PENSION REFORM 2014/15
Synopsis: Which? On-Line Tax Calculator: Potentially misleading?
Before we consider the research by Which? It is worth pointing out that they have included an on-line calculator, to quote Which?:
‘Which? has launched a free online calculator to help people work out the tax they’ll pay if they cash in their entire pension pot or take a lump sum. Our previous research found that if someone really did use their pension pot to buy a Lamborghini, they could end up paying enough tax to buy a Porsche.’
The calculator ask the user to input the amount to be taken as a UFPLS and also details of their other income. The main issue is that in many cases it will understate the tax deducted and this might cause problems for advisers.
If the inputs of a UFPLS of £30,000 is input with other income in the year of £10,000 the calculator sets out the answer as follows:
‘What you get, and what tax you pay
If you cash in £30,000, you will pay £4,380 in tax.
This means you’ll receive £25,620 after tax, which includes a tax-free lump sum of £7,500.
Whether you take your whole pot or just part of it, 25% of the withdrawal is tax free. The rest is taxed as income. Making a series of smaller withdrawals over several years can mean less tax than if you take your whole pot at once.’
However, that might be the tax liability at the end of the tax year, but in the meantime the pension scheme administrator, following the HMRC guidance set out in Pension newsletters 66 though to 68, will often apply the PAYE Code on a ‘month 1 basis’ (see our Bulletins dated 12 January 2015, dated 24 February 2015 and dated 7 April 2015) and as such will deduct more tax than has been intimated by Which?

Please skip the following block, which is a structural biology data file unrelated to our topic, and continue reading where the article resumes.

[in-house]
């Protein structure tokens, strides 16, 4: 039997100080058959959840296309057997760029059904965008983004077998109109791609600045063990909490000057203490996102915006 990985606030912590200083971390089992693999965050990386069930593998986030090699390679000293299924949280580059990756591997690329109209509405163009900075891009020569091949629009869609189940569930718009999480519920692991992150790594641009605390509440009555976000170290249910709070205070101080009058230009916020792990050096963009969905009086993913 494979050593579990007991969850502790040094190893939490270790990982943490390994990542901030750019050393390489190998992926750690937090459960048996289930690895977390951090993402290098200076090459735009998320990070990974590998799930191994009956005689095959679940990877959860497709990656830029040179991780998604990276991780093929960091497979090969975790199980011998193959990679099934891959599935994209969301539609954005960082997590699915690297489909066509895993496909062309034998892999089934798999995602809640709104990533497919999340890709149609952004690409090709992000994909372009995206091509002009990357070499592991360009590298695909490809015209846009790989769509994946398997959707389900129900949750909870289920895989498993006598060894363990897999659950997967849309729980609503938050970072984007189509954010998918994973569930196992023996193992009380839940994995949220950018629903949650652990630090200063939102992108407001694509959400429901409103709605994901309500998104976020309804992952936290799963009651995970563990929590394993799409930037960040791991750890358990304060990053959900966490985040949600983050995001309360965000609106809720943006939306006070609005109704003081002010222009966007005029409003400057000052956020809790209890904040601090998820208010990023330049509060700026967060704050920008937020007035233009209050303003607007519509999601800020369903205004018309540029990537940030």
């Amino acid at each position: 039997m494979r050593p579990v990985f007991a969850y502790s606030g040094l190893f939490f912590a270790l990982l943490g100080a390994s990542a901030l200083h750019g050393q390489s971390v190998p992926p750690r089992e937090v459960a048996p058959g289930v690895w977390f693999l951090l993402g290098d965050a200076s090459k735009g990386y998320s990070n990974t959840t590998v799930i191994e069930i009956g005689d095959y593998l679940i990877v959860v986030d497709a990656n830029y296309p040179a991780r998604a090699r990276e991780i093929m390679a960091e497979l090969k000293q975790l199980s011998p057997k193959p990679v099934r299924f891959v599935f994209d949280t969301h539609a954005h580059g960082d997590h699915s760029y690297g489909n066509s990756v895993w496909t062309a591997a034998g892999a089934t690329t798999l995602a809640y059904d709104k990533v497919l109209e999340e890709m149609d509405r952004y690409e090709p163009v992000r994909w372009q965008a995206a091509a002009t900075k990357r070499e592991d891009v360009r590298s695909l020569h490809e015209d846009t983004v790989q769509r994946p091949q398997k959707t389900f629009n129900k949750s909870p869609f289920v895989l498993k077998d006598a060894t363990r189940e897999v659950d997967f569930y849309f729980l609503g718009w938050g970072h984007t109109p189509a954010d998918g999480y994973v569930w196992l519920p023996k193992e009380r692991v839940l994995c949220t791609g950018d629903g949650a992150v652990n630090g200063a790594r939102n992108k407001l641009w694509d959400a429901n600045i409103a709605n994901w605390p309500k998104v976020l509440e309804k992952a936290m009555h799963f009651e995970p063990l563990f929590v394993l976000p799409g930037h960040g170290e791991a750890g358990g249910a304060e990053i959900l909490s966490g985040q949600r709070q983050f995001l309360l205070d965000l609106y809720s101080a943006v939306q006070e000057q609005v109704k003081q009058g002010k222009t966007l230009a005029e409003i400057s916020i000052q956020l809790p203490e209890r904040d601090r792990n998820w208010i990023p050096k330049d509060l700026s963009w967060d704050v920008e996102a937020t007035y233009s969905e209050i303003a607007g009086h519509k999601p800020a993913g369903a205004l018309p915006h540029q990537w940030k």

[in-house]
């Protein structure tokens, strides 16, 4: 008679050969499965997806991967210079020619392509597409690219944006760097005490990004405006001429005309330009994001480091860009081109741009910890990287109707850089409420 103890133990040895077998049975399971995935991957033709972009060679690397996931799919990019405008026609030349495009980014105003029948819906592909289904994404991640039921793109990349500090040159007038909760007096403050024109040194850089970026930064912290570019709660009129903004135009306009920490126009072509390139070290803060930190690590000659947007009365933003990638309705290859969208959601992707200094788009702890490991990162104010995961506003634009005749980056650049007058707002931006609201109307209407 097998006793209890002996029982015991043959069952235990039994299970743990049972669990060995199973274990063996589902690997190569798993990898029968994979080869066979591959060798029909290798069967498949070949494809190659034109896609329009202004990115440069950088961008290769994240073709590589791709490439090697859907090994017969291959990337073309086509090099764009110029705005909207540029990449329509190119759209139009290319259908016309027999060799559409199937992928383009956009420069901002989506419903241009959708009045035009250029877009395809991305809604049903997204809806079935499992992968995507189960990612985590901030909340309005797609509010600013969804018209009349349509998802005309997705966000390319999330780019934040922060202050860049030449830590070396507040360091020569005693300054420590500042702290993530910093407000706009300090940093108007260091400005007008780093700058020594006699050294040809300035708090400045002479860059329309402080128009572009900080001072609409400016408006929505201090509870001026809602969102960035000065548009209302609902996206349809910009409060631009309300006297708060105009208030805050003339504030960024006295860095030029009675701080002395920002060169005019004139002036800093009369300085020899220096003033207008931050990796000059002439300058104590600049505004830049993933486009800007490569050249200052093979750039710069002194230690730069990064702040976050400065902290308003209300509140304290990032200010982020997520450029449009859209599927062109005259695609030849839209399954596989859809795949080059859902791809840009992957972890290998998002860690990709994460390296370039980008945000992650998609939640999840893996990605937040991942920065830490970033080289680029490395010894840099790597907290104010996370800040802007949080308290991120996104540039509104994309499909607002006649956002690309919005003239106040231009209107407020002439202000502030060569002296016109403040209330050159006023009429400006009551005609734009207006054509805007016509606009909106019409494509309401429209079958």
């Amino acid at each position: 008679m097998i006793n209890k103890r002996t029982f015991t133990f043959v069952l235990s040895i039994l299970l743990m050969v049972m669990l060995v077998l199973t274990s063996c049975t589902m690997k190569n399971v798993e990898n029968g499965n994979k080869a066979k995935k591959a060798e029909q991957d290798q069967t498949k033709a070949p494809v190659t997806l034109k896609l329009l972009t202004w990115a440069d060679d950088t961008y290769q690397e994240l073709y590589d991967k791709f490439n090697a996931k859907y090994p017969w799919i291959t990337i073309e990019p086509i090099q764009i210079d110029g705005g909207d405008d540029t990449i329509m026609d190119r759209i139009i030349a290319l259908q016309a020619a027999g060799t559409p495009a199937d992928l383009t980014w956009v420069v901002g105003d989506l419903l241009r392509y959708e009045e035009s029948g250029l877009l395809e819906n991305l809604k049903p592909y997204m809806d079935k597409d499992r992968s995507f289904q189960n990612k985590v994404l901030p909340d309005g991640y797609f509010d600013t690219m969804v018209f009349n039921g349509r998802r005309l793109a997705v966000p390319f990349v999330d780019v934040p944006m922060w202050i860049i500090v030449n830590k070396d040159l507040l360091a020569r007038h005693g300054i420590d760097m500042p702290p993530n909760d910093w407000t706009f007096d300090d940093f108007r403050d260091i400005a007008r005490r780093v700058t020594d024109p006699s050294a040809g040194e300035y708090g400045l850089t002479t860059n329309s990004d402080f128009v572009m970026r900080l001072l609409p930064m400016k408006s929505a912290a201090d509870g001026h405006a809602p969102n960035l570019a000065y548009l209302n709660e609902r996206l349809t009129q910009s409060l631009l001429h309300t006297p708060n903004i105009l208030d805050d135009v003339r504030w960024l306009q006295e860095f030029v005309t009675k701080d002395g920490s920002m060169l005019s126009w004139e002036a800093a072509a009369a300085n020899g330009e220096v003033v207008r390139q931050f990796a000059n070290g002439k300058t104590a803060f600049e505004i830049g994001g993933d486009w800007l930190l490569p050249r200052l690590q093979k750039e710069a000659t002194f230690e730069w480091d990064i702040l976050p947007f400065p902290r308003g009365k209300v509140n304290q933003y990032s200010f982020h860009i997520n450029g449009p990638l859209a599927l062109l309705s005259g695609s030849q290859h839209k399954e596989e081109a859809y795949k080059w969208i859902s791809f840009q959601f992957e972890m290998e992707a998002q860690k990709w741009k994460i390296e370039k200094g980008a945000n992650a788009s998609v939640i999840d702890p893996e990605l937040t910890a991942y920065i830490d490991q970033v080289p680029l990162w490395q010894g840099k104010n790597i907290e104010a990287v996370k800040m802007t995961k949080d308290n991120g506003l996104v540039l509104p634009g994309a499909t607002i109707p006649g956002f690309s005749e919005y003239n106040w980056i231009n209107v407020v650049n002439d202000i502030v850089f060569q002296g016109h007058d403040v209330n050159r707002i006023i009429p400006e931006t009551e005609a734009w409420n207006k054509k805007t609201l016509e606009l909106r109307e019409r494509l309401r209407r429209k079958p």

Under the Emergency tax Code of 1060L M1, which will be used in the majority of UFPLS payments the tax deducted will be as follows:
So, the £8,572 tax deduction by the scheme administrator is almost double that calculated by Which? This will doubtless cause many unsuspecting individuals to make complaints against their scheme administrator for deducting too much tax and claim that ‘Which? must be rights and the wrong tax must have been deducted.’
Which need either to alter their calculation or clearly explain the calculation is the ‘yearend‘ liability and initially more tax is likely to be deducted by the pension scheme administrator due to the PAYE requirements. We are currently in contact with Which? over this matter.
Turning now to the Which? survey itself, a summary of their findings are:
The majority of people approaching retirement age are confused about how tax works in retirement, according to new Which?
Which? surveyed 1,204 adults aged 55 or over and found that 60% of people who are not retired do not know the pension reforms allow you to take up to a quarter of your pot tax-free.
One in seven (14%) wrongly think their entire pension pot is tax-free while two thirds (67%) admit they have limited or no understanding of tax issues in retirement.
Of those who are retired, only a quarter (25%) think tax has become simpler since retirement.
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